While I have never played WoW, I’ve heard that the boss fights echoed their counterparts from the MMO very well, which sounds like a nice nod but not something I can personally comment on.


Class Challenges

The idea of the class challenges is a good one in my opinion – giving the player a specialized deck for a specialized reward is a very interesting idea. As for the challenges themselves, however… let’s just say “hit and miss”. Some of them were very well done, some of them were very frustrating to play.

Not all of them managed to be as gimmicky as they wanted to be – that is partially due to some of the class cards as you can’t really build a deck around them.

Looking at them now, the Druid and Rogue class challenges were not particularly interesting, but the inclusion of many Naxx cards in those decks made them very unique and interesting back then.

The Hunter challenge (with the thirty Webspinner) is based on a funny concept but I really can’t stand the random element of it – it took me a few attempts due to some very bad draws and I found it quite frustrating.

The Mage and all the secrets were sufficiently gimmicky enough to warrant a chuckle, while the Warlock ran into the issue of Voidcallerendlessly calling other Voidcallers, turning the game into a demonic telephone line.

The Warrior challenge was probably my favorite: the endless enrage options led to some very entertaining shenanigans, including a 23-attack Frothing Berserker.

The developers generally made very good choices as to which class to pair up with which boss, and the same was the case with the Priest: fighting against Thaddius with a deck full of HP-boosting cards, Inner Fireand Divine Spiritreally gave a chance for those cards to shine. However, the Paladin challenge is widely documented to be too combo-y and while I was fortunate enough to beat it on my first try, I can definitely confirm that it relied way too much on the luck of the draw.


The New Cards

As I’ve mentioned before, I’ve already talked about some of the cards in the expansion at length in a different article – basically saying that while they are not necessarily OP, many of them could definitely be a sign of power creep. Needless to say, that’s not true for all the cards and things like the Stoneskin Gargoylemay never find any use.

The underlying philosophy was two-fold: not only was this a Deathrattle-focused expansion, Blizzard has also stated that they would like to steer the game more in the direction of minion-versus-minion fight for the board control – and while this has led to some unfortunate side effects like the Spectral Knight, they seem to have done a decent job with reducing the presence of combo kills and extremely burst-focused decks – they were everywhere shortly before the release of Naxxramas and I am personally very happy to see them on the back foot.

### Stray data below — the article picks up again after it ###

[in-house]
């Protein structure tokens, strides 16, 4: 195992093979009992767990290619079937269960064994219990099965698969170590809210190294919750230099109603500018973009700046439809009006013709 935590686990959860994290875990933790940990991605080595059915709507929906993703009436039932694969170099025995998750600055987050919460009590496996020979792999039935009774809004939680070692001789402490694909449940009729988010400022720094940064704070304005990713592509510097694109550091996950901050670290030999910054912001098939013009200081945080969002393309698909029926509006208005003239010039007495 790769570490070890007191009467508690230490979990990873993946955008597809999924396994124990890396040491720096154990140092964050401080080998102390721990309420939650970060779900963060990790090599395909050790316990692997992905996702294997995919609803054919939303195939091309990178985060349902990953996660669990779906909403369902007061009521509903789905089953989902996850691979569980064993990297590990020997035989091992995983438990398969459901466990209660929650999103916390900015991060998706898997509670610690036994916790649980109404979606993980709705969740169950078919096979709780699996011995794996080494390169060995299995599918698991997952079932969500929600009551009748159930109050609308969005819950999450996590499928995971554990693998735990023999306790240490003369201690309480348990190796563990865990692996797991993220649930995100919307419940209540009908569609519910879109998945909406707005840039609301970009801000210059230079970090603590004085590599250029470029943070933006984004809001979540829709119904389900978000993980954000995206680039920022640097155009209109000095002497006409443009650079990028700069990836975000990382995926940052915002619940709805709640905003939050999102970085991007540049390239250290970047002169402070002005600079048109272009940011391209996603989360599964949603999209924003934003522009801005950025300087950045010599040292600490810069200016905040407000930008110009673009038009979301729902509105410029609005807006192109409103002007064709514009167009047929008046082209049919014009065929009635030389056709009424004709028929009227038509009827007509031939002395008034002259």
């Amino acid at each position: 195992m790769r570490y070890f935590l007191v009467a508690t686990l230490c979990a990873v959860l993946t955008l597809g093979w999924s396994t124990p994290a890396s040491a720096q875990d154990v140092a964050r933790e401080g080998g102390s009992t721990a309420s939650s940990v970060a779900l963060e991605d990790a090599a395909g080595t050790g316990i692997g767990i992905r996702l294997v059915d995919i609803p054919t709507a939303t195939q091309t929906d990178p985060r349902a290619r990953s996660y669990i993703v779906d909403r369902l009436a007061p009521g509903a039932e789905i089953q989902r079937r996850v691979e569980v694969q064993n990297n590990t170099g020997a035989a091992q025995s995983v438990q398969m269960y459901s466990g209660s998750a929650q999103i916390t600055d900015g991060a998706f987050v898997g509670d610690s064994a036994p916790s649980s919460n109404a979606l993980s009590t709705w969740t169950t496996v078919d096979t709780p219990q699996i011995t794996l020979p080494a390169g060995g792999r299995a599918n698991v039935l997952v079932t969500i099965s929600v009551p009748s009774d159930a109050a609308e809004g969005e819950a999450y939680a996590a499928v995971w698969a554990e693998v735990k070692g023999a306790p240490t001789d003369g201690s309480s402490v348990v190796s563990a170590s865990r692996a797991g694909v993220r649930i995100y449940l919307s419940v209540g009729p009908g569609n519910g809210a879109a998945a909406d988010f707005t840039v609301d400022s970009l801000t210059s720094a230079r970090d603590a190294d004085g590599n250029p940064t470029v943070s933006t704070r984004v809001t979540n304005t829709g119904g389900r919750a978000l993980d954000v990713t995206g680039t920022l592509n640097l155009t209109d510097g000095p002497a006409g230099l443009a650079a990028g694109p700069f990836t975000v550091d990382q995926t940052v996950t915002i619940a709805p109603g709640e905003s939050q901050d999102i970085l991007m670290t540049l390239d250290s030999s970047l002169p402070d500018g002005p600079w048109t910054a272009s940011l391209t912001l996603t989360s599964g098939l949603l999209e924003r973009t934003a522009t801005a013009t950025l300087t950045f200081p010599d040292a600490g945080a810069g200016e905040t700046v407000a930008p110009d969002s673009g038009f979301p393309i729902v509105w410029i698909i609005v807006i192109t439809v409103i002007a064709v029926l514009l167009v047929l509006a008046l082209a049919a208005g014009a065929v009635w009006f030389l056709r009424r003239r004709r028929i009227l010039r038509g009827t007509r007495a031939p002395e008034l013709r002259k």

Releasing cards week by week seemed like a very nice attempt to make the change in the metagame sufficiently slow – it’s going to be interesting to see how they’ll approach this question with the confirmed next set which will feature at least three times as many cards as Naxx did.

I generally found that the cards with negative Deathrattle effects – which are cheaper than their textless counterparts but have some sort of drawback, like the Zombie Chow– don’t have a big enough counter-effect to make up for the cost reduction. Of course, the metagame is still adjusting – we’ve seen the new rise of Hunter so far and who knows what else is going to follow that.

Communication, Server, Release

This is just a minor point but also worth mentioning seeing how this is an area Blizzard clearly has to improve on. They have been weeks off their initially announced release date and the first wing was almost unplayable due to heavy server load after the Arachnid Quarter was released to all servers at once. They have decided to have different release dates for EU, NA and Asia, which seems like the right call.

One would think that they would have learned from Diablo 3 and many other always-online release debacles. This didn’t sour the experience but it is definitely worth a mention.

Zombie Chow

Overall Thoughts - Is This The Future?

All in all, perhaps it is futile to try to separate the purchase of the new cards from the purchase of the single-player adventure, as I don’t think there would be anyone who would be satisfied paying 25 dollars (or for just that experience alone. On the other hand, that price would also be quite excessive for merely the cards alone – so we do have to consider the validity of The Curse of Naxxramas in the end.

It’s a shame that it has a complete lack of replayability once you’ve beaten Heroic as well – again, that comes back to the not particularly beefy artificial intelligence. It’s a decent one-time experience, but not much more than that. Considering the time and effort it takes to design something like this, I’m not surprised why they have decided to release the next set of cards via booster packs.

Playing through the adventure mode was decent fun but it definitely could have been better – while most of the boss designs were interesting and flavorful, there were also many examples of way too easy opponents as well.

Again, it seems like there’s simply too much to take into account as a designer: banning a few cards is nice and all (Doomsayerand Alexstrasza comes to mind) but the only real solution to stop people from breaking the challenges is to simply set up way too strict rules – or, in order to avoid making normal mode too difficult, setting up “puzzles” that essentially only have a single solution, you could just let them stay too easy. It’s a fair point, considering the size of the casual audience, but it has soured my experience a bit.

Speaking of which, it just feels like the adventure was geared to favor casual players’ tastes a bit more than hardcore ones. Not necessarily a problem, just an observation.

Overall, I consider The Curse of Naxxramas to be a decent experiment but it has enough flaw and not enough high points to make the lack of a direct follow-up perfectly understandable – and probably the correct decision as well.